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Interest rates are not going up next week when the Bank of Canada (BoC) announces their next interest rate decision.
That's the good news, or at least it's good news if you like to borrow at low rates. The bad news is that this sweet spot of decent economic activity and very low borrowing rates is likely to be short-lived, so start planning for what comes next.
The BoC has a lot on its plate.
It's worried about the Canadian housing market, which is either just about in balance or too hot or in a dangerous bubble, depending on your view. However you slice it, however, when sales and prices sky-rocket the way that they have done lately, responsible central banks tend to raise rates -- all things being equal.
In the BoC's case, however, the scope to raise interest rates is not really there. The U.S., our largest trading partner, just issued a dreadful jobs report and even Federal Reserve Chairman Ben Bernanke doesn't believe things are turning around quickly. Europe is in crisis -- and even China is slowing down. The BoC has to be mindful of all that if they are going to move. For one thing, even a hint that they might raise rates when no one else is going that route would likely send the loonie even higher than its current just-about-parity-with-the-U.S. rate.
Then again, the rosy numbers keep rolling in.
Last week, we learned that the Canadian economy added more than 80,000 jobs in March. This week, we found that builders were starting housing (particularly multiple-unit housing) at a crazy pace -- 220,000 starts (annualized) for the month of March. And the BoC's own surveys showed that credit was flowing and businesses were upbeat.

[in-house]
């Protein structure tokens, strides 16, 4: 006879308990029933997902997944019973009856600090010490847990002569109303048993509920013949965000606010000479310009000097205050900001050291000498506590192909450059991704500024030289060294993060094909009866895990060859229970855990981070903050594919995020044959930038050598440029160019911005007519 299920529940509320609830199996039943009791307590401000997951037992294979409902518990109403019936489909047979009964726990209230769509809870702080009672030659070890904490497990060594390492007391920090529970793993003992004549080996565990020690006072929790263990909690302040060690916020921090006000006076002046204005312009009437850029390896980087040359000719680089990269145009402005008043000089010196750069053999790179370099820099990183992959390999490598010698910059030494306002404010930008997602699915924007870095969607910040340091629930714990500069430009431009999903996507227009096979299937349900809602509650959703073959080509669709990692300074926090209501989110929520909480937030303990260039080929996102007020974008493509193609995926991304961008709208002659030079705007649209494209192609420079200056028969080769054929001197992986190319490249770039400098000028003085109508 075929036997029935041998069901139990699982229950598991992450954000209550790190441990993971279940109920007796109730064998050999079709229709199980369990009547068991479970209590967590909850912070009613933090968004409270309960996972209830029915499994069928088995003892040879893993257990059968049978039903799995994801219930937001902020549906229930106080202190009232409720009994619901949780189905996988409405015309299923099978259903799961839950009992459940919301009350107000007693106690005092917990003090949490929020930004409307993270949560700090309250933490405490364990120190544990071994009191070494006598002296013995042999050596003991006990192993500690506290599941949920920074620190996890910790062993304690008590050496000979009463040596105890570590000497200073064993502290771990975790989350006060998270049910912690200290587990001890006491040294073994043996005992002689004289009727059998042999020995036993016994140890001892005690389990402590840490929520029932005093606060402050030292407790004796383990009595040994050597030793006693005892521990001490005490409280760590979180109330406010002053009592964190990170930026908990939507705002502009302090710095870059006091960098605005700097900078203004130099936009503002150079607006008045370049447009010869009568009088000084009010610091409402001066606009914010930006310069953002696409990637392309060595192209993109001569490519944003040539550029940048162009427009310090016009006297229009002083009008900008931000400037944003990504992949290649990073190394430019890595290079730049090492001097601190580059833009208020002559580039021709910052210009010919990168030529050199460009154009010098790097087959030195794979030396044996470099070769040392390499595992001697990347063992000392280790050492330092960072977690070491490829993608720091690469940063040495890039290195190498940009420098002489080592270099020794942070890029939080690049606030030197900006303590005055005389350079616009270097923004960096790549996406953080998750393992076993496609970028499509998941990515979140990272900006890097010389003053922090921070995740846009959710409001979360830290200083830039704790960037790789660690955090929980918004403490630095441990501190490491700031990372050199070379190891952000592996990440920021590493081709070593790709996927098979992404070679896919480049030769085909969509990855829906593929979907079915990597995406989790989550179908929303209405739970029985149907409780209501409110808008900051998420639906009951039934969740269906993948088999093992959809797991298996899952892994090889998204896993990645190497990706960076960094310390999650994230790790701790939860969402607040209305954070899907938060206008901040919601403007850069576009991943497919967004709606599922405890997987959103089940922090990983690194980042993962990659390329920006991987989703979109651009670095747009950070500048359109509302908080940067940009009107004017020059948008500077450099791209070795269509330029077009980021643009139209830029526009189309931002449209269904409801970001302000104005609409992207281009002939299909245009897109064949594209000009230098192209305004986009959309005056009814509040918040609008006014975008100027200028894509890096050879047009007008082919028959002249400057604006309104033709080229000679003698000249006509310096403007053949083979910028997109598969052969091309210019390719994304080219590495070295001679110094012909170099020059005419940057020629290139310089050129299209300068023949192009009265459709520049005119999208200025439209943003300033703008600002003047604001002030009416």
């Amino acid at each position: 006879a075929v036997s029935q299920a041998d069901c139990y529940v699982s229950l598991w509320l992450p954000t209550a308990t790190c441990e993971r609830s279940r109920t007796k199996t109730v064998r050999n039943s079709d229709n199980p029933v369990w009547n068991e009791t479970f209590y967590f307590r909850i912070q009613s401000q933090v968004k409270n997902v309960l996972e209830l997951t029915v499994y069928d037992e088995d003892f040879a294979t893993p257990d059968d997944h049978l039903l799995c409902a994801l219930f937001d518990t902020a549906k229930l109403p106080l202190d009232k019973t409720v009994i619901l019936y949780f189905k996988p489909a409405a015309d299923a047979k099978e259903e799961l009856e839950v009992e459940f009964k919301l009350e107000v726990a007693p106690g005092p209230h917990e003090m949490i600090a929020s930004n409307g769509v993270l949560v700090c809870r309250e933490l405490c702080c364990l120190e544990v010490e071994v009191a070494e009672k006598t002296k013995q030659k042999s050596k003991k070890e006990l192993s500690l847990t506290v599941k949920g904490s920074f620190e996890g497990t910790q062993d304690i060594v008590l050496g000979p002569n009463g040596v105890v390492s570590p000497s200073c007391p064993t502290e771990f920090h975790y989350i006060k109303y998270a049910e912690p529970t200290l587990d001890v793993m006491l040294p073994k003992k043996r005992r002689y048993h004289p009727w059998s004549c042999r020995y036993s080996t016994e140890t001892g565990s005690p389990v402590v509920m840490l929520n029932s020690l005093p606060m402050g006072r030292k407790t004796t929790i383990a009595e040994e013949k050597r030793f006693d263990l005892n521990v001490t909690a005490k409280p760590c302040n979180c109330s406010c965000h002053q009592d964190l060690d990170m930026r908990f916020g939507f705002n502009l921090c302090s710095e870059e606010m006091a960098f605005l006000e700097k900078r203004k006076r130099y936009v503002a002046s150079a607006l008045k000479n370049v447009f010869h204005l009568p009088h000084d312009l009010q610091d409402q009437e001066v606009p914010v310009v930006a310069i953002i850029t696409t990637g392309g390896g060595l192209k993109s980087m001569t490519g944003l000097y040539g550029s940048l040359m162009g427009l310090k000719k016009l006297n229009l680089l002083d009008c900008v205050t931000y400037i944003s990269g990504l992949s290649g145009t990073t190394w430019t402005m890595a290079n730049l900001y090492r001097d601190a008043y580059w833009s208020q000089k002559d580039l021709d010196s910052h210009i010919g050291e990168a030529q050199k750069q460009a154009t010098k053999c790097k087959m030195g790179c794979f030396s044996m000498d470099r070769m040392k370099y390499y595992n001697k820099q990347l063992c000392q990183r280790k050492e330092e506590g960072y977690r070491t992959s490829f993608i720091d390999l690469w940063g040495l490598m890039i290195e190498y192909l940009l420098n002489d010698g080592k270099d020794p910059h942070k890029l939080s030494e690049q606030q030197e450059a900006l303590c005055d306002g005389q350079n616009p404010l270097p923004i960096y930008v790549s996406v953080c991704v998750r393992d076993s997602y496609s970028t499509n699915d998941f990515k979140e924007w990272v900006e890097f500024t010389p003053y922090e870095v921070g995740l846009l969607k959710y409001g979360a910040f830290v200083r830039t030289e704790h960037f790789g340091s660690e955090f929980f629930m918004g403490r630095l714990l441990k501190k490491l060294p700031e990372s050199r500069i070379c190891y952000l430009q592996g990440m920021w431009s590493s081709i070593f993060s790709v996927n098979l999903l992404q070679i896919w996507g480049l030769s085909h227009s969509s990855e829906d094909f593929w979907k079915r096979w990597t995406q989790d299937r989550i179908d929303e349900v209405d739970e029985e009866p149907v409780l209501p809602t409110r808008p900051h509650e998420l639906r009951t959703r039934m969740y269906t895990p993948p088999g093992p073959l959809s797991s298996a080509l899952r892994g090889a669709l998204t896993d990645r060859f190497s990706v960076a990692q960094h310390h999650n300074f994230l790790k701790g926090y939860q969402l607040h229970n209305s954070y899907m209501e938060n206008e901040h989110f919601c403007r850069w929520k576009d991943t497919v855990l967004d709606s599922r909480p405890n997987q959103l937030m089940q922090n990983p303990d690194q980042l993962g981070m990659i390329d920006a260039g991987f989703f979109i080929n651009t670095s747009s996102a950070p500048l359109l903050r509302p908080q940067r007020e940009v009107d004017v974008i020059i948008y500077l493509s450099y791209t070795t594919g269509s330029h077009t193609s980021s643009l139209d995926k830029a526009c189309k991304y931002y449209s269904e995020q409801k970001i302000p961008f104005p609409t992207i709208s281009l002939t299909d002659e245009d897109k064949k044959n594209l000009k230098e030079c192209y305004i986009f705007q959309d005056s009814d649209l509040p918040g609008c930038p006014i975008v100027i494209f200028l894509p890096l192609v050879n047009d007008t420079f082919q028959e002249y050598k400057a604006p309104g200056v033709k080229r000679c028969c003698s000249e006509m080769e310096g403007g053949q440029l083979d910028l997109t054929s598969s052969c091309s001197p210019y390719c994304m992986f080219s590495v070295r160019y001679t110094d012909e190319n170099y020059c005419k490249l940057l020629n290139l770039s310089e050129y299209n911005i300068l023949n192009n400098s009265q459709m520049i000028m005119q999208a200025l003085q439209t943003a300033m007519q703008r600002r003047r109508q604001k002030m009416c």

So how to decide policy? Well for the BoC, what it partly comes down to is that old central bank favourite: the 'output gap.'
The 'output gap' basically tracks how close were are to full production -- something along the lines of all the factories humming and all the would-be workers at work. For the BoC to get the economy to that level or close to it, but not let things go to the point where pricing pressures are being created, is tricky.
Last time they made a rate announcement (in January) the BoC said that that the output gap would 'close' by the third quarter of next year. That was a hint that interest rates would probably have to start rising ahead of that in order to make sure things were not getting too hot. Now, however, the evidence suggests it may not take that long for the output gap to close -- which might highlight the need for action even earlier.
Could we see a Canadian interest rate hike in 2012? Not necessarily, but it's time to weigh that possibility. In their statement, the Bank of Canada could well change their language and their projections -- just to get everyone warmed up to the idea of higher rates.